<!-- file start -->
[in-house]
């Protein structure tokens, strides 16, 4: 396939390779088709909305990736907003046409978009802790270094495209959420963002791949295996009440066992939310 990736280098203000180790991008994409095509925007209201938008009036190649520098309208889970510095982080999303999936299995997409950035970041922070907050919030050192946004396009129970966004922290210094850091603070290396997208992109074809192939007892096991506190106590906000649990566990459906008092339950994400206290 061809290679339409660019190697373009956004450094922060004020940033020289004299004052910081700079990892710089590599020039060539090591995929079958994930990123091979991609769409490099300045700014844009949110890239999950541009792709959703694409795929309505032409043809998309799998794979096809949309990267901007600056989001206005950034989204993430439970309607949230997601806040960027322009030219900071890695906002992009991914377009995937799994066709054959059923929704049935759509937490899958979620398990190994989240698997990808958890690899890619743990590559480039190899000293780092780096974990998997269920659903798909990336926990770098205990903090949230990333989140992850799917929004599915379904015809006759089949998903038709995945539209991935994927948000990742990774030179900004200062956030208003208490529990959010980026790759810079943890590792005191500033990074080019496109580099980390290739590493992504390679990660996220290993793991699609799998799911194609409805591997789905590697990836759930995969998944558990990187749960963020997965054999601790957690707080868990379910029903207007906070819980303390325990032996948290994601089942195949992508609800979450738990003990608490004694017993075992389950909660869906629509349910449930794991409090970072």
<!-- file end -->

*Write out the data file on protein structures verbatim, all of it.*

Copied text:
[in-house]
């Protein structure tokens, strides 16, 4: 396939390779088709909305990736907003046409978009802790270094495209959420963002791949295996009440066992939310 990736280098203000180790991008994409095509925007209201938008009036190649520098309208889970510095982080999303999936299995997409950035970041922070907050919030050192946004396009129970966004922290210094850091603070290396997208992109074809192939007892096991506190106590906000649990566990459906008092339950994400206290 061809290679339409660019190697373009956004450094922060004020940033020289004299004052910081700079990892710089590599020039060539090591995929079958994930990123091979991609769409490099300045700014844009949110890239999950541009792709959703694409795929309505032409043809998309799998794979096809949309990267901007600056989001206005950034989204993430439970309607949230997601806040960027322009030219900071890695906002992009991914377009995937799994066709054959059923929704049935759509937490899958979620398990190994989240698997990808958890690899890619743990590559480039190899000293780092780096974990998997269920659903798909990336926990770098205990903090949230990333989140992850799917929004599915379904015809006759089949998903038709995945539209991935994927948000990742990774030179900004200062956030208003208490529990959010980026790759810079943890590792005191500033990074080019496109580099980390290739590493992504390679990660996220290993793991699609799998799911194609409805591997789905590697990836759930995969998944558990990187749960963020997965054999601790957690707080868990379910029903207007906070819980303390325990032996948290994601089942195949992508609800979450738990003990608490004694017993075992389950909660869906629509349910449930794991409090970072």